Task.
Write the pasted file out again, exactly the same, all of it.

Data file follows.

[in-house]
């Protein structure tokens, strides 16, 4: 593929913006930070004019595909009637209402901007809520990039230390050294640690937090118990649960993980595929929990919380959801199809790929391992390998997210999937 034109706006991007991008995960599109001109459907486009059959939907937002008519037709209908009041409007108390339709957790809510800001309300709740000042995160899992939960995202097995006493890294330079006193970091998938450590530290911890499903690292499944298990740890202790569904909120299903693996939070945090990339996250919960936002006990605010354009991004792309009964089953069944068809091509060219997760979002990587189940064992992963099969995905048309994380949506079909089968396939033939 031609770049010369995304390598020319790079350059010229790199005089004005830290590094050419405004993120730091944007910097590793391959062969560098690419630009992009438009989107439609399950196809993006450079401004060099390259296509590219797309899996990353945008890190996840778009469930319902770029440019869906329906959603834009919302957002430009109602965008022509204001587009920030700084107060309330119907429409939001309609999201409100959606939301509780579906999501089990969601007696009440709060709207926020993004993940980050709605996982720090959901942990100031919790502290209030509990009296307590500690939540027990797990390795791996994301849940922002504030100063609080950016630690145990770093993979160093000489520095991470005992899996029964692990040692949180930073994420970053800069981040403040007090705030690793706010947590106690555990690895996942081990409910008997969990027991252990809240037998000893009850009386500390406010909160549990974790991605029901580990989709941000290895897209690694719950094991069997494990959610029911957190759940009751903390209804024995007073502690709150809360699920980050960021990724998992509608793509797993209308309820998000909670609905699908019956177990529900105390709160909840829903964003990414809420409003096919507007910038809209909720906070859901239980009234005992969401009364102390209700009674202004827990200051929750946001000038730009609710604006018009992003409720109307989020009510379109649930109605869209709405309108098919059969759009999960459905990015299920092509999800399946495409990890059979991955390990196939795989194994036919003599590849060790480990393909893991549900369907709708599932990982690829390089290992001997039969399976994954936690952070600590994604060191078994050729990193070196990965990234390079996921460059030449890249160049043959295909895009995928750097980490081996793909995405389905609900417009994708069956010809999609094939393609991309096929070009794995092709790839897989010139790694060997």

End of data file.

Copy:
[in-house]
């Protein structure tokens, strides 16, 4: 593929913006930070004019595909009637209402901007809520990039230390050294640690937090118990649960993980595929929990919380959801199809790929391992390998997210999937 034109706006991007991008995960599109001109459907486009059959939907937002008519037709209908009041409007108390339709957790809510800001309300709740000042995160899992939960995202097995006493890294330079006193970091998938450590530290911890499903690292499944298990740890202790569904909120299903693996939070945090990339996250919960936002006990605010354009991004792309009964089953069944068809091509060219997760979002990587189940064992992963099969995905048309994380949506079909089968396939033939 031609770049010369995304390598020319790079350059010229790199005089004005830290590094050419405004993120730091944007910097590793391959062969560098690419630009992009438009989107439609399950196809993006450079401004060099390259296509590219797309899996990353945008890190996840778009469930319902770029440019869906329906959603834009919302957002430009109602965008022509204001587009920030700084107060309330119907429409939001309609999201409100959606939301509780579906999501089990969601007696009440709060709207926020993004993940980050709605996982720090959901942990100031919790502290209030509990009296307590500690939540027990797990390795791996994301849940922002504030100063609080950016630690145990770093993979160093000489520095991470005992899996029964692990040692949180930073994420970053800069981040403040007090705030690793706010947590106690555990690895996942081990409910008997969990027991252990809240037998000893009850009386500390406010909160549990974790991605029901580990989709941000290895897209690694719950094991069997494990959610029911957190759940009751903390209804024995007073502690709150809360699920980050960021990724998992509608793509797993209308309820998000909670609905699908019956177990529900105390709160909840829903964003990414809420409003096919507007910038809209909720906070859901239980009234005992969401009364102390209700009674202004827990200051929750946001000038730009609710604006018009992003409720109307989020009510379109649930109605869209709405309108098919059969759009999960459905990015299920092509999800399946495409990890059979991955390990196939795989194994036919003599590849060790480990393909893991549900369907709708599932990982690829390089290992001997039969399976994954936690952070600590994604060191078994050729990193070196990965990234390079996921460059030449890249160049043959295909895009995928750097980490081996793909995405389905609900417009994708069956010809999609094939393609991309096929070009794995092709790839897989010139790694060997």